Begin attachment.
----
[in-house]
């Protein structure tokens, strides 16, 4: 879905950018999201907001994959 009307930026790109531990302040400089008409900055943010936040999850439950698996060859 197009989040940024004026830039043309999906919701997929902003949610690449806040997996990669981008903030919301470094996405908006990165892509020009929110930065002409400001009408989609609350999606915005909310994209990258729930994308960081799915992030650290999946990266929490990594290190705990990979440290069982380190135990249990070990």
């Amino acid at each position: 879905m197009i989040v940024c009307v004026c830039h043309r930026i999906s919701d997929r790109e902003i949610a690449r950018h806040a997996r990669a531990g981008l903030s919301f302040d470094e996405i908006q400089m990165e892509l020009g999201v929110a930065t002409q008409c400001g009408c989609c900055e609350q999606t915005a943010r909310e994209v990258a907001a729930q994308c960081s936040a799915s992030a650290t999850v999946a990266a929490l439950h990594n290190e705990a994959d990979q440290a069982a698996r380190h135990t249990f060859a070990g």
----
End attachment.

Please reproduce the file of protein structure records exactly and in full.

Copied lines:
[in-house]
């Protein structure tokens, strides 16, 4: 879905950018999201907001994959 009307930026790109531990302040400089008409900055943010936040999850439950698996060859 197009989040940024004026830039043309999906919701997929902003949610690449806040997996990669981008903030919301470094996405908006990165892509020009929110930065002409400001009408989609609350999606915005909310994209990258729930994308960081799915992030650290999946990266929490990594290190705990990979440290069982380190135990249990070990």
């Amino acid at each position: 879905m197009i989040v940024c009307v004026c830039h043309r930026i999906s919701d997929r790109e902003i949610a690449r950018h806040a997996r990669a531990g981008l903030s919301f302040d470094e996405i908006q400089m990165e892509l020009g999201v929110a930065t002409q008409c400001g009408c989609c900055e609350q999606t915005a943010r909310e994209v990258a907001a729930q994308c960081s936040a799915s992030a650290t999850v999946a990266a929490l439950h990594n290190e705990a994959d990979q440290a069982a698996r380190h135990t249990f060859a070990g």